Even under soft limits, “doctors feel it increases liability,” Dr. Fudin said. “And even if the prescriber has documentation, they are being scrutinized. … They can be called on by state regulatory agencies to explain any patients with morphine equivalent daily dosages (MEDD) that fall [beyond] a predetermined limit. … The clinician may reduce the dosage to meet the state MEDD limit because they don’t want to deal with it.”
Meanwhile, “insurance companies are incorporating guidelines into what they’re willing to pay for under any circumstance, thus driving a lot of clinical decision making on what are supposed to be guidelines applying only to primary care doctors,” said Edward Michna, MD, director of the Pain Trials Center, Brigham and Women’s Hospital, in Boston, and a board member of the American Pain Society. All this is done “under the guise of patient safety, but it’s really about saving money.”
Similarly, some insurance companies will not pay for extended release, or “have created incredibly lengthy red tape” that must be navigated before payment, in response to the CDC guideline’s fourth recommendation to avoid extended-release opioids when starting therap
Worse, insurance companies often require prior authorization anew when a patient already on opioids switches physicians, Dr. Silverman said.
“Some insurance companies—WellCare in Florida is one—don’t even cover extended release, long acting in the formulary,” despite the fact that it often works better for patients, and it is less prone to diversion, Dr. Silverman said. (WellCare did not return phone calls for this story.)
Big Pharmacy Chains
Even when an insurance company covers a high dose, a pharmacy may refuse to dispense the dose or the drug. Pharmacies have grown wary following instances when the authorities have legitimately clamped down on them.
In one instance, Dr. Silverman had to spend 20 minutes convincing a pharmacy staff member that it was legal to give an opioid-naive patient a short-acting opioid. “This is only one of millions of stories,” he added.
Walgreens created a lengthy checklist that staff members must use when filling opioid prescriptions, which includes 11 items (e.g., “quantity is 120 units or less; or 60 units or less if paid by cash or cash discount card”) and more than two pages of “procedures,” in small type. (Walgreens’ media relations did not respond to a phone call and email.)
Physicians in the Middle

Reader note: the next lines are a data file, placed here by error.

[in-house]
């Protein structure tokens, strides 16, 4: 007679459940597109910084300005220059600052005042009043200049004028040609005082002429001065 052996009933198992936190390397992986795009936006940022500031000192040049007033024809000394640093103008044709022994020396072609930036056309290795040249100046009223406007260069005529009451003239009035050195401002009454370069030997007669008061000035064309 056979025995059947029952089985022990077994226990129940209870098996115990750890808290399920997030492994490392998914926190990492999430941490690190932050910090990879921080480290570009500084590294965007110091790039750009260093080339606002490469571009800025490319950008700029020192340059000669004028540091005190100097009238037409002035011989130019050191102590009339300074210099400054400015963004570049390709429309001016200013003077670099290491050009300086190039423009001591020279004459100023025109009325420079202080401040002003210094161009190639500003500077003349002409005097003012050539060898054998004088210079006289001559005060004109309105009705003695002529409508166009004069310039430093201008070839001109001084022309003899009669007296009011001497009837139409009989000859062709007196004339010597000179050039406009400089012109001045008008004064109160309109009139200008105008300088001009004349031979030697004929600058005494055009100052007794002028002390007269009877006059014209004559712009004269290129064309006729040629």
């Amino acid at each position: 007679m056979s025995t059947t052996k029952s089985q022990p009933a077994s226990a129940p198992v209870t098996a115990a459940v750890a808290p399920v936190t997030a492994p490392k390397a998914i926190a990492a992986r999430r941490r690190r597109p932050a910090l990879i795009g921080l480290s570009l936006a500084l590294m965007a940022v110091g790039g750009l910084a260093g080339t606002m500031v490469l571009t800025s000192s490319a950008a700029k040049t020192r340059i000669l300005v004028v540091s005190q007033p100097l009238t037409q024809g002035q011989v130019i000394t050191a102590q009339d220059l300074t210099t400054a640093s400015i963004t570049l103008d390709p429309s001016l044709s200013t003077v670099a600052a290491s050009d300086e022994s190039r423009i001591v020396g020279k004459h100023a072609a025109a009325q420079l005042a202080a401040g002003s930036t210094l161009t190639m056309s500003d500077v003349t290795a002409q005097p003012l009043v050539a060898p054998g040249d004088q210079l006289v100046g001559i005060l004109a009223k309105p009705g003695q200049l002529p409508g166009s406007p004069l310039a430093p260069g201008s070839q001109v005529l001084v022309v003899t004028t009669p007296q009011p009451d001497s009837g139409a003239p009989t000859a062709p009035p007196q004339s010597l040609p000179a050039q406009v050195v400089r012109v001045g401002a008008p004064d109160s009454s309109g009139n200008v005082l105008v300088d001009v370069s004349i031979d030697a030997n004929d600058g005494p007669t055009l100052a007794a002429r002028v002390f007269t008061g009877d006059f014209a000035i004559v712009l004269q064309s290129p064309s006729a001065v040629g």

“For physicians wishing to stay out of the firing line, the implicitly encouraged step is involuntary dose reduction, even if the patient is functionally stable on their current dose,” Dr. Kertesz said. “That course of action has absolutely no trial data to support it,” he added
But with the growing medical-legal liabilities, “more and more primary care practices are saying they won’t offer opioids for any reason,” Dr. Michna said. The restrictions “have driven up the amount of time you need to spend, and with all these laws and regulations, there hasn’t been a concurrent increase in reimbursement.”
All this notwithstanding, the opioid crackdown represents an opportunity to educate pain physicians to approach mitigating chronic pain more creatively, said Melanie Rosenblatt, MD, director of pain management at Broward Health North, in Pompano Beach, Fla.
For many patients, doses sufficient to numb the pain frequently numb the rest of living, Dr. Rosenblatt noted.
Frequently? Most of the pain patients I know only reduce their pain enough to be functional – certainly not enough to “numb the rest of living”.
As the opioid crackdown continues, two ironies remain.
First, “this is the safest time in recent history to prescribe opioids,” said Steven Passik, PhD, vice president of scientific affairs, education and policy at Collegium Pharmaceuticals, in Canton, Mass.
“We have potentially safer drugs, abuse-deterrent drugs, buprenorphine, etc. We also have prescription drug monitoring in almost every state. And urine drug tests now come back in 24 hours, with accurate results. Give-back programs and counseling programs have shown efficacy in clinical trials in helping people to avoid abusing. And screening tools are available to ascertain someone’s risk of abusing.”
The second irony: Although opioid prescriptions have dropped tremendously, abuse and overdoses continue to rise.
The primary drugs of abuse are no longer prescription opioids but heroin and illicit fentanyl, and their abuse is driven partly by desperate patients who have lost access to opioids.
Yet the CDC remains firmly impervious to this information and our legislators are competing to see who can clamp down the hardest on prescription pain medications.
Meanwhile, the kids down the street are OD’ing on fentanyl-laced heroin after repeated stints in expensive, yet ineffective, AA rehabs that don’t offer the scientifically proven medication therapy that would give them the best chance at recovery.
Thus both patients suffering from pain and people suffering in the grip of addiction are left medically untreated and in misery, thinking about suicide, and unable to contribute to society.